especially as coal companies blast away mountaintops for the last seams of coal.
Communities in the coal fields have been poisoned out of existence by the release of
mercury, lead, cadmium, arsenic, manganese, beryllium, chromium and other
carcinogenic substances into the air, soil and water. Hundreds of communities are
now ghost towns. The health effects in the countrys major coal fields, where the
water running out of the tap is often so rancid it is undrinkable and cancer and
respiratory illnesses have reached epidemic levels, are spreading far beyond the coal
fields. These toxins migrate to us all.
Coal, like oil and natural gas, is in an inexorable decline. There will be major
shortages in as little as two decades. The continued extraction and burning of coal at
these levels make any alternative energy policy, including carbon credits, a joke. We
must begin to prepare for a world without coal. If we continue to wait passively we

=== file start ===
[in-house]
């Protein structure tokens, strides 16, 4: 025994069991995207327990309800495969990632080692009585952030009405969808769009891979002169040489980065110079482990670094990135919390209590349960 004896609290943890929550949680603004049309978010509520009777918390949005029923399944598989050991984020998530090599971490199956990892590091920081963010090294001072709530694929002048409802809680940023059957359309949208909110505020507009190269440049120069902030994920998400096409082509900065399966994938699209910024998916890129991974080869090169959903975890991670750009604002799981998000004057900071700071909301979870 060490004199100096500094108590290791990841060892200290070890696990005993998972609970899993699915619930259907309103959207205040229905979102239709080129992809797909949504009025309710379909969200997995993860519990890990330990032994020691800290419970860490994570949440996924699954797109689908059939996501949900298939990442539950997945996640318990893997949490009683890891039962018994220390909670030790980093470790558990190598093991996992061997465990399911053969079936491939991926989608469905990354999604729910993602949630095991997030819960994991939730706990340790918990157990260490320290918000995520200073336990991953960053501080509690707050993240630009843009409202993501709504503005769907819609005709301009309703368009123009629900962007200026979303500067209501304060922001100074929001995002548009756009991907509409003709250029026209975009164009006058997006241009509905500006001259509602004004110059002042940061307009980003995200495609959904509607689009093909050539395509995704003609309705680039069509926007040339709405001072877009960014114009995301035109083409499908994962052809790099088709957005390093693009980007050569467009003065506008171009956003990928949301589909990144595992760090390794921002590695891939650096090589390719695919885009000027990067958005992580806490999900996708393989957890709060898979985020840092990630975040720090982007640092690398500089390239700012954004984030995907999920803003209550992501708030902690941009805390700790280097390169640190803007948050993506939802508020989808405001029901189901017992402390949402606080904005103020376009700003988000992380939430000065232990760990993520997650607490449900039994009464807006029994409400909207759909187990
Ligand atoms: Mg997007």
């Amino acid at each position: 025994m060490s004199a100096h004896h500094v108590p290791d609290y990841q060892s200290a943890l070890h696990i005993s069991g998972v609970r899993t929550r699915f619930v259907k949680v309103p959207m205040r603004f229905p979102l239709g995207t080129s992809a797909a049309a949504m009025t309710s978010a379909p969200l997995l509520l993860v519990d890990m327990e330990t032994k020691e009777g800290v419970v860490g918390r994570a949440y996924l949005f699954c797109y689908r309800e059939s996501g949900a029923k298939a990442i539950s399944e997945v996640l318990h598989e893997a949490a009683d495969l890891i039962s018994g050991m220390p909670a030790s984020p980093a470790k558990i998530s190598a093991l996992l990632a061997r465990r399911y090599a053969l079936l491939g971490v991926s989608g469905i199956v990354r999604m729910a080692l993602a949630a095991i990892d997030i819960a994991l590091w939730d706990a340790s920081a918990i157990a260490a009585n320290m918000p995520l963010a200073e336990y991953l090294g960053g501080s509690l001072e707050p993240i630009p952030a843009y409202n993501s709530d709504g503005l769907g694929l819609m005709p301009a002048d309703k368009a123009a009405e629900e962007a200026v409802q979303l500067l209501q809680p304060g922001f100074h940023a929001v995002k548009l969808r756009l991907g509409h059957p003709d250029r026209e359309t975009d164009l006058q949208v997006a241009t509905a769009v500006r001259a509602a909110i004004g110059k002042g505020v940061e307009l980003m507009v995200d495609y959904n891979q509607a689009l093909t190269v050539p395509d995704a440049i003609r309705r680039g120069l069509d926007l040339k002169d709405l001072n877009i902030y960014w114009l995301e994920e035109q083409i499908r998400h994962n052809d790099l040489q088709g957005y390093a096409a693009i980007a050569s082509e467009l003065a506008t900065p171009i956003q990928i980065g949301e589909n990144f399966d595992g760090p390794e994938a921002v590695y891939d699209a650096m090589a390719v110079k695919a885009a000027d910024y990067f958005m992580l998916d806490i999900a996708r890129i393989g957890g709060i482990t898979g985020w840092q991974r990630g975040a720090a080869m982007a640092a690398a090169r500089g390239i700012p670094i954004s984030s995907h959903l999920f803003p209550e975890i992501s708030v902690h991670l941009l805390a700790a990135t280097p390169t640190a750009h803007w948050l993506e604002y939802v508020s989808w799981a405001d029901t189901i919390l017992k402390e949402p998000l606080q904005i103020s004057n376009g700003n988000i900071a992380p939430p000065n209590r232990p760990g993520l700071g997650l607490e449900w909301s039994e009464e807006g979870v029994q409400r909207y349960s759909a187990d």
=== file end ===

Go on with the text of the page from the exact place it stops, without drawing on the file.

will be faced with a crisis that will make basic energy consumption unaffordable and
create widespread human misery and suffering as increasing parts of the country
and the globe become uninhabitable. Corporations, in their relentless quest for
profits, shredded the Kyoto Accords. Corporations, which place greed above the
protection of life, determine government policy at the state and federal levels.
Corporations block serious reform and regulation and keep the country bound to this
wheel of fire. The only hope left is to carry out civil disobedience such as the protest
under way in Frankfurt. And if you can get to Frankfurt, be there Monday morning
for the planned street demonstrations. Details of Mondays action, and of the
occupation of the governors outer office, are available by clicking here.
Berry, who has lived and farmed for more than 40 years in Kentuckys Henry County
and who is the author of some 40 works of fiction, nonfiction and poetry, said he and
13 other activists from the state were able to meet for 20 minutes with the governor
on Friday. Gov. Beshear, whose administration has joined with the Kentucky Coal
Association to sue the U.S. Environmental Protection Agency over the EPAs attempt
to enforce the Clean Water Act, agreed to two of the activists requests. He said he